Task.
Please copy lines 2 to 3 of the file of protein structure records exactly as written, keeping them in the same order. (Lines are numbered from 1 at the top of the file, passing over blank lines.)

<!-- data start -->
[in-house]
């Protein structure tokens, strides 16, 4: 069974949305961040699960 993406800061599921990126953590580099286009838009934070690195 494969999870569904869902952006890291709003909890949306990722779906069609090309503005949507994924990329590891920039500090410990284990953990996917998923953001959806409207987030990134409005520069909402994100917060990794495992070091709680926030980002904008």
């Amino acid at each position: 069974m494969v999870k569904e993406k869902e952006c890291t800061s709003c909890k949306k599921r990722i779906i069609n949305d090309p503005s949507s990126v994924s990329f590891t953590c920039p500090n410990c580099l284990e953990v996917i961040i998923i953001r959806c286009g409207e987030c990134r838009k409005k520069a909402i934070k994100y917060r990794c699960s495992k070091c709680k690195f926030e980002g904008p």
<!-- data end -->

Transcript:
């Protein structure tokens, strides 16, 4: 069974949305961040699960 993406800061599921990126953590580099286009838009934070690195 494969999870569904869902952006890291709003909890949306990722779906069609090309503005949507994924990329590891920039500090410990284990953990996917998923953001959806409207987030990134409005520069909402994100917060990794495992070091709680926030980002904008």
């Amino acid at each position: 069974m494969v999870k569904e993406k869902e952006c890291t800061s709003c909890k949306k599921r990722i779906i069609n949305d090309p503005s949507s990126v994924s990329f590891t953590c920039p500090n410990c580099l284990e953990v996917i961040i998923i953001r959806c286009g409207e987030c990134r838009k409005k520069a909402i934070k994100y917060r990794c699960s495992k070091c709680k690195f926030e980002g904008p």